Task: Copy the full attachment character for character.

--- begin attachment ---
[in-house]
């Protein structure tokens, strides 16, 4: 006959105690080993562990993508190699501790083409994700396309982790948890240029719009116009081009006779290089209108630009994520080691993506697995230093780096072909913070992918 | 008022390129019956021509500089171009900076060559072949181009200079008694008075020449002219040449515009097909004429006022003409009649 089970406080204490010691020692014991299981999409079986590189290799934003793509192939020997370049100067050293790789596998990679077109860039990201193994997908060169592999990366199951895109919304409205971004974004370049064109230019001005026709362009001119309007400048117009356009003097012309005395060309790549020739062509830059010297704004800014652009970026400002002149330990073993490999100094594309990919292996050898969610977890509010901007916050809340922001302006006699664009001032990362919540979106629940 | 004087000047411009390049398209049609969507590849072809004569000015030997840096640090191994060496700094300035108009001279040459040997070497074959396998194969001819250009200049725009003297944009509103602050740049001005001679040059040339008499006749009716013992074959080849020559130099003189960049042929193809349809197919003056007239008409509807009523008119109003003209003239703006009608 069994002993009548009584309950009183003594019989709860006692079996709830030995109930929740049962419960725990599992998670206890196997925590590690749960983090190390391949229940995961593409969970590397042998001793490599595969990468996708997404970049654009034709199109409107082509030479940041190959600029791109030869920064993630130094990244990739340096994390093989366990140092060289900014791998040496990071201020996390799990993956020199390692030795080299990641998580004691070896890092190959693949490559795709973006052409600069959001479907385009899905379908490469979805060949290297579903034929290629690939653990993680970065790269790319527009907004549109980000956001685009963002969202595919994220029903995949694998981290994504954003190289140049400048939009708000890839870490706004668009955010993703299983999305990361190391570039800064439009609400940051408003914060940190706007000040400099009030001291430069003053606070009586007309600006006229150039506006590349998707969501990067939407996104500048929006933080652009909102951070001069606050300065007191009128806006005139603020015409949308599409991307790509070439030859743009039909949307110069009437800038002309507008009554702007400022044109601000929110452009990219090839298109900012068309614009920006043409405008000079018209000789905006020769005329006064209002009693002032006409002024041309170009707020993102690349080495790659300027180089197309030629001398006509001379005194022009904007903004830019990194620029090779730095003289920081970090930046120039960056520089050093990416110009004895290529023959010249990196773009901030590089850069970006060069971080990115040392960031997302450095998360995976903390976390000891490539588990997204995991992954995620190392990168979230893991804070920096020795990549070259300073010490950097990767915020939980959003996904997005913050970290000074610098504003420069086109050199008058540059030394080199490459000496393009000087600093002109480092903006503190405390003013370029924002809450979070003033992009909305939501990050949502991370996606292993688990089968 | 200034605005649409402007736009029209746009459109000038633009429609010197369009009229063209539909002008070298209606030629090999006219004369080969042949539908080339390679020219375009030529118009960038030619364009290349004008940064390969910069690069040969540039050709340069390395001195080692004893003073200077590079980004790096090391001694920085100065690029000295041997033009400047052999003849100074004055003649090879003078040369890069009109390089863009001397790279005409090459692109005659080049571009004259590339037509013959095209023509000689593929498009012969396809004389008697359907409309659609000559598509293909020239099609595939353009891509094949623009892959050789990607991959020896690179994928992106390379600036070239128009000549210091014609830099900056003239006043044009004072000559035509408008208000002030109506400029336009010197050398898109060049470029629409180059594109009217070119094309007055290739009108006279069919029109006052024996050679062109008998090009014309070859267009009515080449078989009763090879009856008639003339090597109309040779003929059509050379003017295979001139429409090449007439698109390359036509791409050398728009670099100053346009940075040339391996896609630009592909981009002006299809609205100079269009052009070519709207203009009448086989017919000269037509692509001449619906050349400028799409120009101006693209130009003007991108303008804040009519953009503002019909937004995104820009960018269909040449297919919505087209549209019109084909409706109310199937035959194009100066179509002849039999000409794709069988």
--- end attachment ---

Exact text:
[in-house]
């Protein structure tokens, strides 16, 4: 006959105690080993562990993508190699501790083409994700396309982790948890240029719009116009081009006779290089209108630009994520080691993506697995230093780096072909913070992918 | 008022390129019956021509500089171009900076060559072949181009200079008694008075020449002219040449515009097909004429006022003409009649 089970406080204490010691020692014991299981999409079986590189290799934003793509192939020997370049100067050293790789596998990679077109860039990201193994997908060169592999990366199951895109919304409205971004974004370049064109230019001005026709362009001119309007400048117009356009003097012309005395060309790549020739062509830059010297704004800014652009970026400002002149330990073993490999100094594309990919292996050898969610977890509010901007916050809340922001302006006699664009001032990362919540979106629940 | 004087000047411009390049398209049609969507590849072809004569000015030997840096640090191994060496700094300035108009001279040459040997070497074959396998194969001819250009200049725009003297944009509103602050740049001005001679040059040339008499006749009716013992074959080849020559130099003189960049042929193809349809197919003056007239008409509807009523008119109003003209003239703006009608 069994002993009548009584309950009183003594019989709860006692079996709830030995109930929740049962419960725990599992998670206890196997925590590690749960983090190390391949229940995961593409969970590397042998001793490599595969990468996708997404970049654009034709199109409107082509030479940041190959600029791109030869920064993630130094990244990739340096994390093989366990140092060289900014791998040496990071201020996390799990993956020199390692030795080299990641998580004691070896890092190959693949490559795709973006052409600069959001479907385009899905379908490469979805060949290297579903034929290629690939653990993680970065790269790319527009907004549109980000956001685009963002969202595919994220029903995949694998981290994504954003190289140049400048939009708000890839870490706004668009955010993703299983999305990361190391570039800064439009609400940051408003914060940190706007000040400099009030001291430069003053606070009586007309600006006229150039506006590349998707969501990067939407996104500048929006933080652009909102951070001069606050300065007191009128806006005139603020015409949308599409991307790509070439030859743009039909949307110069009437800038002309507008009554702007400022044109601000929110452009990219090839298109900012068309614009920006043409405008000079018209000789905006020769005329006064209002009693002032006409002024041309170009707020993102690349080495790659300027180089197309030629001398006509001379005194022009904007903004830019990194620029090779730095003289920081970090930046120039960056520089050093990416110009004895290529023959010249990196773009901030590089850069970006060069971080990115040392960031997302450095998360995976903390976390000891490539588990997204995991992954995620190392990168979230893991804070920096020795990549070259300073010490950097990767915020939980959003996904997005913050970290000074610098504003420069086109050199008058540059030394080199490459000496393009000087600093002109480092903006503190405390003013370029924002809450979070003033992009909305939501990050949502991370996606292993688990089968 | 200034605005649409402007736009029209746009459109000038633009429609010197369009009229063209539909002008070298209606030629090999006219004369080969042949539908080339390679020219375009030529118009960038030619364009290349004008940064390969910069690069040969540039050709340069390395001195080692004893003073200077590079980004790096090391001694920085100065690029000295041997033009400047052999003849100074004055003649090879003078040369890069009109390089863009001397790279005409090459692109005659080049571009004259590339037509013959095209023509000689593929498009012969396809004389008697359907409309659609000559598509293909020239099609595939353009891509094949623009892959050789990607991959020896690179994928992106390379600036070239128009000549210091014609830099900056003239006043044009004072000559035509408008208000002030109506400029336009010197050398898109060049470029629409180059594109009217070119094309007055290739009108006279069919029109006052024996050679062109008998090009014309070859267009009515080449078989009763090879009856008639003339090597109309040779003929059509050379003017295979001139429409090449007439698109390359036509791409050398728009670099100053346009940075040339391996896609630009592909981009002006299809609205100079269009052009070519709207203009009448086989017919000269037509692509001449619906050349400028799409120009101006693209130009003007991108303008804040009519953009503002019909937004995104820009960018269909040449297919919505087209549209019109084909409706109310199937035959194009100066179509002849039999000409794709069988």